What’s new? Elections – a critical step in Libya’s transition away from years of autocratic rule under Muammar al-Qadhafi and subsequent political division – were scheduled for December 2021. But authorities postponed the polls indefinitely amid unremitting disputes. Now a new feud between rival governments, each claiming to be legitimate, is escalating.
Why does it matter? Without consensus on a way forward, Libya’s long-awaited transition could come to a premature halt, with the country once again divided between two rival governments. While a return to conflict does not seem imminent, renewed violence is possible if the rift between political camps keeps growing.
What should be done? Libyan politicians should pause one camp’s initiative to instal a new government and seek a consensual way forward. With encouragement from outside powers, they should return to the negotiating table and either agree on a new cabinet or, with the UN’s assistance, chart a new electoral roadmap.
More than a decade after Muammar al-Qadhafi fell, Libya has entered yet another uncertain phase with political factions at odds on the way forward. On 24 December 2021, the country was to hold milestone presidential and parliamentary elections – a key step on the way to a more stable democracy. But the national elections commission, citing political and legal obstacles, delayed the votes indefinitely.
Libya’s main political camps have put in motion conflicting strategies for getting out of the impasse. One wants to instal a new government led by former Interior Minister Fathi Bashagha, who won a controversial parliamentary confidence vote on 1 March, and then to turn to constitution drafting while putting off elections. The other rejects the Bashagha government and wants current interim Prime Minister Abdulhamid Dabaiba to remain in place while parliamentary elections proceed – all before turning to constitutional reform and presidential selection. With support from outside powers, the rivals should either come to a consensual deal on a cabinet that both support, or negotiate a new electoral roadmap.
Libya’s new political fracture risks breaking apart the unified interim government that formed in the months after a ceasefire declared in October 2020. That government brought together Libya’s rival power centres, one based in Tripoli and the other in Tobruk, which formed after contested parliamentary elections cleaved the country in two in 2014. Before the 24 December balloting was delayed, there was broad consensus on the way forward. The parties had agreed on holding presidential and parliamentary elections simultaneously on the basis of existing electoral laws and without an approved constitution. But the delay prompted some of them to reconsider.
The political landscape is now dominated by two camps. One group supports the new Bashagha-led government and a roadmap adopted by the House of Representatives, the parliament elected in 2014 and based in the country’s east, that prioritises constitution drafting. The other advocates sticking with the Dabaiba government, pushing ahead with parliamentary elections and keeping both the constitutional track and presidential polls on hold. Outside actors have struggled to orient themselves to the emerging dynamics.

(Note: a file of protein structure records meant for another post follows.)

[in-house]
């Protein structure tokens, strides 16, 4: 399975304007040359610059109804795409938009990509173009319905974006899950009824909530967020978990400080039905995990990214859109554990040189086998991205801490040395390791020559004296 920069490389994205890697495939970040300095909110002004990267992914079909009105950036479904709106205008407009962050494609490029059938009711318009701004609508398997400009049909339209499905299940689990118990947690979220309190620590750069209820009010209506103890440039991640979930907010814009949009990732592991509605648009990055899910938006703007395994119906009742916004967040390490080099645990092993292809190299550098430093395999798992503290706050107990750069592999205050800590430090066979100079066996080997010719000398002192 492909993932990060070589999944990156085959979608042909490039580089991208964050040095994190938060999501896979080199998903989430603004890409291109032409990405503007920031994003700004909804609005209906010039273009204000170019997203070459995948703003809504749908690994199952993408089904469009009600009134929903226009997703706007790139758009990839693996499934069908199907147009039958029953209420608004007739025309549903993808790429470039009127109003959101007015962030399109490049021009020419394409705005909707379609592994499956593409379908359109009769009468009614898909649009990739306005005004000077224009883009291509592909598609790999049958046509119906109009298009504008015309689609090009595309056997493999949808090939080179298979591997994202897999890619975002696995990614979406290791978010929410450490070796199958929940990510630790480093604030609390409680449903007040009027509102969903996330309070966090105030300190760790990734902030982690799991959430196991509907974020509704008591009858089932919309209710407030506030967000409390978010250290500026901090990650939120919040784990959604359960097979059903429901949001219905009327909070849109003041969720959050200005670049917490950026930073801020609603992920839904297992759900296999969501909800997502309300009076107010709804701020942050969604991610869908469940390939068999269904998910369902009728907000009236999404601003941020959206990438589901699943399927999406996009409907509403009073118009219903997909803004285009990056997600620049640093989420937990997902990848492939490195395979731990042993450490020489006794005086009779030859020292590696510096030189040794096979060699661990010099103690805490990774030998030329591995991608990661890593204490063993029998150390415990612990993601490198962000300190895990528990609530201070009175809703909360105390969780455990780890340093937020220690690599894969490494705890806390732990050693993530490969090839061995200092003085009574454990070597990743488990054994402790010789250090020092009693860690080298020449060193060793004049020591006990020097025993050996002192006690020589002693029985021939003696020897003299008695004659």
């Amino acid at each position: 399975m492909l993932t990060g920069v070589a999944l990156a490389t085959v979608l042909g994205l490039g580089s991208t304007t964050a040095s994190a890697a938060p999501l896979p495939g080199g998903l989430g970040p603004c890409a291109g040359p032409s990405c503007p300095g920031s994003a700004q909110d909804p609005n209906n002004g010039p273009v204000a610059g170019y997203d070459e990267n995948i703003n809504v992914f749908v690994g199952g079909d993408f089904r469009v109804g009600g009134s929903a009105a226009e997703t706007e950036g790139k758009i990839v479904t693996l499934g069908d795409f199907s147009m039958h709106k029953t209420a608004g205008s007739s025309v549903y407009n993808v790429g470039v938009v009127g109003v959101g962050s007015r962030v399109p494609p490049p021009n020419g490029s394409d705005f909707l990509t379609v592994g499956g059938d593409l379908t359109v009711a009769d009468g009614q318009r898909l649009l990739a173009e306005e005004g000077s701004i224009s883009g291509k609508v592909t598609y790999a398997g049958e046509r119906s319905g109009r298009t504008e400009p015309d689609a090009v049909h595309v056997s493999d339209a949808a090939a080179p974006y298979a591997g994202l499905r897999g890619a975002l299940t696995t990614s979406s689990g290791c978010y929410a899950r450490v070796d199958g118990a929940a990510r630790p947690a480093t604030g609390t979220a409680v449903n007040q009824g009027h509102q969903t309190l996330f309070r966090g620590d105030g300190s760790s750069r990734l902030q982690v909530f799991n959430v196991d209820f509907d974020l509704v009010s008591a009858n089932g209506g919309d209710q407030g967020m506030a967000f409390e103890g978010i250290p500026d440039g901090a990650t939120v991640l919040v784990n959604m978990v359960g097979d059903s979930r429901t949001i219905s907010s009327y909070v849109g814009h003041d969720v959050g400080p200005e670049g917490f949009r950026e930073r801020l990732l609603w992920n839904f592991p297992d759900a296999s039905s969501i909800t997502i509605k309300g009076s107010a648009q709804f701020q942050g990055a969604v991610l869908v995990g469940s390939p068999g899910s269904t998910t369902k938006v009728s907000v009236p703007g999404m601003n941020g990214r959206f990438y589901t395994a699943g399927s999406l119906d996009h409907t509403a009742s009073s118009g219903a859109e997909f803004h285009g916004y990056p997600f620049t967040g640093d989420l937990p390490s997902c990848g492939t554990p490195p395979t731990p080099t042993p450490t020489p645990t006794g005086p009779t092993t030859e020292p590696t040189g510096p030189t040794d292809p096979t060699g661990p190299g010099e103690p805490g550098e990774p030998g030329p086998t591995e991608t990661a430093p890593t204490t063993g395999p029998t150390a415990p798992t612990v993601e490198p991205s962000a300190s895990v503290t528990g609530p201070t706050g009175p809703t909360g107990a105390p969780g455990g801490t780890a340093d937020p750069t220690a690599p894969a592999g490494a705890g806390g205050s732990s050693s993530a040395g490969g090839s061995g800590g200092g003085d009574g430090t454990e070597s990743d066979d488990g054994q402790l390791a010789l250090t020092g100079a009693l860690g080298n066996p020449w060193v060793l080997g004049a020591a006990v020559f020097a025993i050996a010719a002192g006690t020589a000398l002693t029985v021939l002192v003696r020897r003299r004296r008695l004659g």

The UN special adviser favoured holding elections but did not in principle oppose installation of the new government. But after legal disputes clouded the House’s 1 March confidence vote in Bashagha, UN Secretary-General António Guterres expressed his reservations about the appointment. While it is not the UN’s role to officially recognise a new government, its criticism of the confidence vote had a domino effect on UN member states’ approach to the matter. To this point, with the exception of Russia, no other foreign state has welcomed the new government.
For both Libyan insiders and outside powers, the choice is whether to support an elite pact to guide the transition at least a bit further or to turn immediately to popular participation through elections. There are strong forces pulling in both directions.
The House of Representatives threw down a gauntlet of sorts when it decided to ignore the controversies surrounding the 1 March confidence vote and swore in Bashagha’s 39-person government, tasking him to take Dabaiba’s place as interim premier. For his part, Dabaiba, backed by the Tripoli-based consultative body, the High State Council, rejected this move. Bashagha and his ministers have thus far remained in the east of the country, but they vow to take office in the capital Tripoli soon.
There is little appetite in the country for spilling blood over a political feud.
That said, there are risks. While Bashagha has vowed not to use force to assert himself as premier, growing political confrontation could prompt armed groups allied with him to mobilise to dislodge the Dabaiba government and instal the new one. Moreover, even if it does not trigger open conflict, an unresolved political schism in Libya could plant the seeds of deep crisis. The economy would suffer, as would people’s livelihoods. Attempts to unify the military could founder, with political rivals leaning on armed loyalists as their private militias. The unstable equilibrium between foreign states with a military presence in Libya could dissolve.